A history that goes back to 957
If you’ve already had the opportunity to visit the Beaujolais-Villages appellation area, you’ve no doubt noticed the magnificent château above the vineyards. This wonderful estate in the Pierres Dorées area is hard to miss. People call it Sleeping Beauty’s castle but its real name is Château de Montmelas. It was restored in neo-Gothic style in the 19th century but its history goes way back to 957.
Back then, it was the residence of the Lords of Beaujeu who gave their name to the Beaujolais region, as you may well have guessed! It was also at this time that the monks at Cluny contributed to the development of the vineyards over numerous slopes that would later form part of the appellation.
The first “Village” appellation in history
Of course, the Château de Montmelas estate isn’t the only place where the Beaujolais-Villages appellation is produced. Smaller than the Beaujolais appellation area, the Beaujolais-Villages vineyards encircle the area where the 10 crus are produced.
Although these days quite a few wines use the name “village”, Beaujolais was the first to officially use it to refer to a specific AOC wine.
Beaujolais-Villages wines are mostly reds but there are a few whites and rosés. These are very rare and often collected by connoisseurs looking for an aromatic wine with a certain complexity and structure.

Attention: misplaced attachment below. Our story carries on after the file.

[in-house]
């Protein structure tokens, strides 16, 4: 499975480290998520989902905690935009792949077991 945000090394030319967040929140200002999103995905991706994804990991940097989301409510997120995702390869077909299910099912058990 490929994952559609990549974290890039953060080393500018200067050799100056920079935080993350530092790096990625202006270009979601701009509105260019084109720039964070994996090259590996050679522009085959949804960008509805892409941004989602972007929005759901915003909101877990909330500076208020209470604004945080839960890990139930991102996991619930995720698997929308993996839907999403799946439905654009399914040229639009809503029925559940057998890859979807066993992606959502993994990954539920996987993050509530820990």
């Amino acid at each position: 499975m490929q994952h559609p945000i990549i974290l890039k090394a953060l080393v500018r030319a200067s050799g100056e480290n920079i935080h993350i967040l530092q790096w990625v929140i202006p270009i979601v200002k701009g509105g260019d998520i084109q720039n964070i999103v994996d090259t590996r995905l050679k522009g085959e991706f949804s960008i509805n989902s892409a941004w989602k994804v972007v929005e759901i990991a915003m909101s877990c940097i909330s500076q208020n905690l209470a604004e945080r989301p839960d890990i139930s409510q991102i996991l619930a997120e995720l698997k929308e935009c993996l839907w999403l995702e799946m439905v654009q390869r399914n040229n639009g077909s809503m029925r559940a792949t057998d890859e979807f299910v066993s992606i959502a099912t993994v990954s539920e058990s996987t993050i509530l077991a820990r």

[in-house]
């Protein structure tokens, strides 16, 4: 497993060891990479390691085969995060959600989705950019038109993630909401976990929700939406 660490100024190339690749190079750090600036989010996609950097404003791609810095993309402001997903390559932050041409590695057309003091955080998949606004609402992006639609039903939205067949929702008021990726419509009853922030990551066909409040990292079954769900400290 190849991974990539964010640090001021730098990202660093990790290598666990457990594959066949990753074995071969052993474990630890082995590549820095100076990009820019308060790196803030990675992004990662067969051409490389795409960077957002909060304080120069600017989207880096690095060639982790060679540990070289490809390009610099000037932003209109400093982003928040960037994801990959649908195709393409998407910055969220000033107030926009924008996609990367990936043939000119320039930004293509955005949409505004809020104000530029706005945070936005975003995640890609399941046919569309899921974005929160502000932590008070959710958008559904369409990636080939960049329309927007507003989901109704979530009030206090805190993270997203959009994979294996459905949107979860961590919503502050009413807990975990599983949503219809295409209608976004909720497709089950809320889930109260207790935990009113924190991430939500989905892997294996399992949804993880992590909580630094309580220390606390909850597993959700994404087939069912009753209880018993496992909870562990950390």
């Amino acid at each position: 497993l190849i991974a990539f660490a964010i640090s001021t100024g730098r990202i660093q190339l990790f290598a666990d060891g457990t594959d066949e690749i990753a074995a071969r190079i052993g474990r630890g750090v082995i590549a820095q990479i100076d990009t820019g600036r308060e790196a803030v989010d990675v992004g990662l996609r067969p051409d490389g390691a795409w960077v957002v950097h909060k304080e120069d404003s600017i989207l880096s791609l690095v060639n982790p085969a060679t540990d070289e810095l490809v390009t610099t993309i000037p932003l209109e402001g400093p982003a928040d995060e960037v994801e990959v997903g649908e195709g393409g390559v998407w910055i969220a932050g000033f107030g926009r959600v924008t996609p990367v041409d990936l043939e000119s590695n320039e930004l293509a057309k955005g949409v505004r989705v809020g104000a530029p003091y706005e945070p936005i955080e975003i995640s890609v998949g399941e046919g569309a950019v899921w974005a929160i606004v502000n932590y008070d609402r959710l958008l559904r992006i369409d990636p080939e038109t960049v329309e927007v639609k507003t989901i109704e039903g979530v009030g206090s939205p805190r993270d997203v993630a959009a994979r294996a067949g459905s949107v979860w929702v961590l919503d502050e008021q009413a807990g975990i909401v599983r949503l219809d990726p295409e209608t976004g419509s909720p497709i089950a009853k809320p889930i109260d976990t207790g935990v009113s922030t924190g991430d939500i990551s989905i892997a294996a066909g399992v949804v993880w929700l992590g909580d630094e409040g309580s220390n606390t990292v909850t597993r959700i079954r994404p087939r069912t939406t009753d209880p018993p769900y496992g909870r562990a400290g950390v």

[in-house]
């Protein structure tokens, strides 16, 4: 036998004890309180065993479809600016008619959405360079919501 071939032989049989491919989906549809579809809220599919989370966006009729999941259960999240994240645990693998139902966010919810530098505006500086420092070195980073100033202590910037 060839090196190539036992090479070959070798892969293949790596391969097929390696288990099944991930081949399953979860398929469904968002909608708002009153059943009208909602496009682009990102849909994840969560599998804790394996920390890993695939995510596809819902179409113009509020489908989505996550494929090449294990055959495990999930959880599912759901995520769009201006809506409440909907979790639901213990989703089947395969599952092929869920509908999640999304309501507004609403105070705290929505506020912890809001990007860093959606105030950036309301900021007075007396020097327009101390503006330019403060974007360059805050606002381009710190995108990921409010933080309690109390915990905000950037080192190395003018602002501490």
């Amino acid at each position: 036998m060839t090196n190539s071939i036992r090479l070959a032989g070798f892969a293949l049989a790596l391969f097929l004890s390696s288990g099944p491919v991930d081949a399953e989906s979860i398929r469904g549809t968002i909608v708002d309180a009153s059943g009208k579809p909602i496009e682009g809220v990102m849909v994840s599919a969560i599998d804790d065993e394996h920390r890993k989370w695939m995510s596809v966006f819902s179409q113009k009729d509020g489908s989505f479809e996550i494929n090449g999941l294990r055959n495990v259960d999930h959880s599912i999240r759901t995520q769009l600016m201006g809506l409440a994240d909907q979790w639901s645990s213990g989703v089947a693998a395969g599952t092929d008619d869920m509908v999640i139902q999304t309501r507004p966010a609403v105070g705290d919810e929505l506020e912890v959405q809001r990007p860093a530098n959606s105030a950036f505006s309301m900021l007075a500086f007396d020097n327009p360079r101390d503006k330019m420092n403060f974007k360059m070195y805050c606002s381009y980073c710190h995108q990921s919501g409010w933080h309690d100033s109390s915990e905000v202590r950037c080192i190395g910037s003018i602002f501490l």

The Beaujolais-Villages appellation also has a “Nouveau” version that is launched on the 3rd Thursday in November.
A heroic wine
The Beaujolais-Villages appellation is created on the best hillsides in the Beaujolais wine-growing area at between 190 and 550 meters above sea level.
When people talk about the Beaujolais-Villages vineyards, you’ll often hear them described as “heroic”. This is because the vines are planted on especially steep slopes! And while the vines deserve such an epithet, so too do the growers. Imagine the stamina and energy required to tend the vines on these slopes on a daily basis.
The next time you raise a glass of Beaujolais-Villages, spare a thought for the men and women who put their heart and soul into cultivating the vines day in day out. It’s mostly due to the steepness of the slopes that harvesting the grapes is done manually. This adds to the grower’s workload but also improves the quality of the wine. The harvest is the perfect opportunity to pick only the best grapes to ensure that each vintage has an intense but soft bouquet. When you taste it, try to identify the different, intermingled red fruit aromas that make these wines so expressive.
Wines from the Beaujolais-Villages appellation can be drunk all year round. In summer, serve a bottle with quiche provençale, in autumn with stuffed mushrooms, in winter with gratin dauphinois and in the spring with vegetable risotto.